Cadwalader Place Civic Association

General Information

Geographic Boundaries: Six blocks including the 800/900 block of Carteret Avenue, Gouveneur Avenue, and Edgewood Avenue.
Membership: 100
TCCA Delegates: Primary: Rachel Cogsville-Lattimer – vp1@tccatrenton.org

 

The History of the Cadwalader Place Civic Association
civicassociationinfo

The Cadwalader Place Civic Association’s President, Rachel Cogsville-Lattimer revived the organization in 2000 after returning to her hometown of Trenton and finding that the neighborhood had suffered from the introduction of renters and the migration of homeowners to newer, higher economic status towns. The Association was dormant from 1984-2000. In 1996, Lattimer returned to Trenton and immediately began working on fixing up the neighborhood her family loved. She spent countless hours working with City Hall to start fixing up abandon homes. The Cadwalader Place Civic Association received a grant for $2 million dollars from HUD with assistance in identifying the neighborhood to receive the grant, and City Works renovating the homes. Cogsville-Lattimer’s mother, spearheaded the Rent Control Board in the City of Trenton under the Holland Administration, which has been very beneficial to the renters because it controls the price a landlord can charge. To date, Cogsville-Lattimer hand-delivered flyers for every meeting in an effort to get residents involved and create a sense of community. Little by little, people began to show up to the meetings. Her efforts have influenced other areas of Trenton to inherit some of their policies. For instance, East Trenton has even begun to do Mrs. Cogsville’s “walk-throughs” with the City of Trenton Inspection’s department.

As shown in the images in our gallery, the homes in the area have changed drastically. The horse and buggy image depicts a typical home which featured a front porch. As the Cadwalader community began to transition into a more of an urban setting, the porches became enclosed. Rachel Cogsville-Lattimer’s house front porch has changed over to an enclosed porch (picture gallery depicts in the 1980’s).

A Gallery of Cadwalader Place Throughout the Years

Carteret Ave in 1914

Carteret Ave in 1914

Rachel Cogsville-Lattimer's Home in the 1980's

Rachel Cogsville-Lattimer’s Home in the 1980’s

This is a picture of Rachel Cogsville-Lattimer's "For You Garden" that she created in her own time and with her own money.  It is also on Carteret Avenue

This is a picture of Rachel Cogsville-Lattimer’s “For You Garden” that she created in her own time and with her own money. It is also on Carteret Avenue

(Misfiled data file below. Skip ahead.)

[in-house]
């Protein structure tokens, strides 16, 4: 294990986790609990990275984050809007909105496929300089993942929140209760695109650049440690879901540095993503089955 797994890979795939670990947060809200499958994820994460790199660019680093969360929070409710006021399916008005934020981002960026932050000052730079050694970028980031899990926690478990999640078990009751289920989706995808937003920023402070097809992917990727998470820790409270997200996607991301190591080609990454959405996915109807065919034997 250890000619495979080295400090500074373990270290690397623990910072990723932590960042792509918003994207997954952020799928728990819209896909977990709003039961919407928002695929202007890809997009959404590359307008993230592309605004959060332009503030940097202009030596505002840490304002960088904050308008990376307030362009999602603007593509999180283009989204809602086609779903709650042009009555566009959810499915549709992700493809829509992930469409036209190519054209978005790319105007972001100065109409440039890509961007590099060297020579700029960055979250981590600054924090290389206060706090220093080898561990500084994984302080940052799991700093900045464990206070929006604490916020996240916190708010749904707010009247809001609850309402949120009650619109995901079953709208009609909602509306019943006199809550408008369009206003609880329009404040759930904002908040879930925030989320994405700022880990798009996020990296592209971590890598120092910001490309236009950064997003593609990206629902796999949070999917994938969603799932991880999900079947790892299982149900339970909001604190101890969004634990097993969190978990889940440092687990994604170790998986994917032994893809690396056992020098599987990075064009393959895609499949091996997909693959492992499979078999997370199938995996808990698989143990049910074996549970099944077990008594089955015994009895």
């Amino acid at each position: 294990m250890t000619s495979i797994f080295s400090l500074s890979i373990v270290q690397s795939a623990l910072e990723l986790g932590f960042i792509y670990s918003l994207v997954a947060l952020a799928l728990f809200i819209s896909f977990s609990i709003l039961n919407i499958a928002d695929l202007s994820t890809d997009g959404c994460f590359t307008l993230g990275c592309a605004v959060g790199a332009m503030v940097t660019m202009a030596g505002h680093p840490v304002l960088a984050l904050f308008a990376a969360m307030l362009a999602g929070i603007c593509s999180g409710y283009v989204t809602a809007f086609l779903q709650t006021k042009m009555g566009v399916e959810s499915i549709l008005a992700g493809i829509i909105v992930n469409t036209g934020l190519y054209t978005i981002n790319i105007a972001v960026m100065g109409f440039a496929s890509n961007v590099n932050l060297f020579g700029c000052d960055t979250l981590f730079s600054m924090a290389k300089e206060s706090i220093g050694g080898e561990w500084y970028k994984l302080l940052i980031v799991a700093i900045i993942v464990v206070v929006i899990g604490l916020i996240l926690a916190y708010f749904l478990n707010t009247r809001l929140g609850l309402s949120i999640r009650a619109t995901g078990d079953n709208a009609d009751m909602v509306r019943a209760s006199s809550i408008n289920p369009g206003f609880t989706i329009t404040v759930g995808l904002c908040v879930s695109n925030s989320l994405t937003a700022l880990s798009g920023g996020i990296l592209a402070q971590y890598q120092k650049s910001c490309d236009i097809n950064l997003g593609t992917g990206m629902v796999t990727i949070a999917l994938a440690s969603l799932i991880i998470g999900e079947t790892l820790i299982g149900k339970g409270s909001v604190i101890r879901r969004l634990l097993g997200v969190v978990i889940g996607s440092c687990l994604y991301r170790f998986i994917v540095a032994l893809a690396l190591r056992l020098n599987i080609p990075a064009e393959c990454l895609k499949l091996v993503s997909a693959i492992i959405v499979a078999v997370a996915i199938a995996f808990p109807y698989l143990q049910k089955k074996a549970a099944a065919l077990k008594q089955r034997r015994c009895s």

The Future of our Association
The purpose of the Cadwalader Place Civic Association is to improve housing and neighborhood. With better living conditions and clean, well-maintained homes, the more the neighborhood will be cared for. Keeping houses physical appearances and internal systems in good check makes the neighborhood more appealing and makes people care more about people’s property. The association has members who walk door to door and inspect houses for any issues like damaged porches, untreated lawns, and other unappealing qualities. The association does their best to give residents prior warning to the inspections so that they have time to fix up their property. According to Rachel Cogsville-Lattimer, Vice President of TCCA, this tactic works. Since they started giving prior warning about the inspections, residents have been putting in more effort to take care of their properties and the association has not had to report as many houses to the association. Taking proper care of property could not only lead to less crime but increased resident pride in their neighborhood, and an increased effort from surrounding neighborhood residents to clean up, as well. “The only way to truly see a neighborhood is to walk through it, embrace the hard work and love of what the past homeowners have laid for us,” says Cogsville-Lattimer. “Each neighborhood has history and wealth (in its own right) that has to continue in the beatification of what has been established.”

Cogsville-Lattimer has also donated her own time and money towards creating a community garden on Carteret Ave. It’s called the For You Garden. For You Garden is for neighbors and others to enjoy. It is a place where you can walk, relax or plant. She built the garden in a lot where a house burned down and weeds had taken over. The converted garden is also for social gatherings, civic meetings (weather permitted), and just to sit and relax.

Cogsville-Lattimer got her civic determination from her parents, Donald and Carol Cogsville as they were socially driven about the community.

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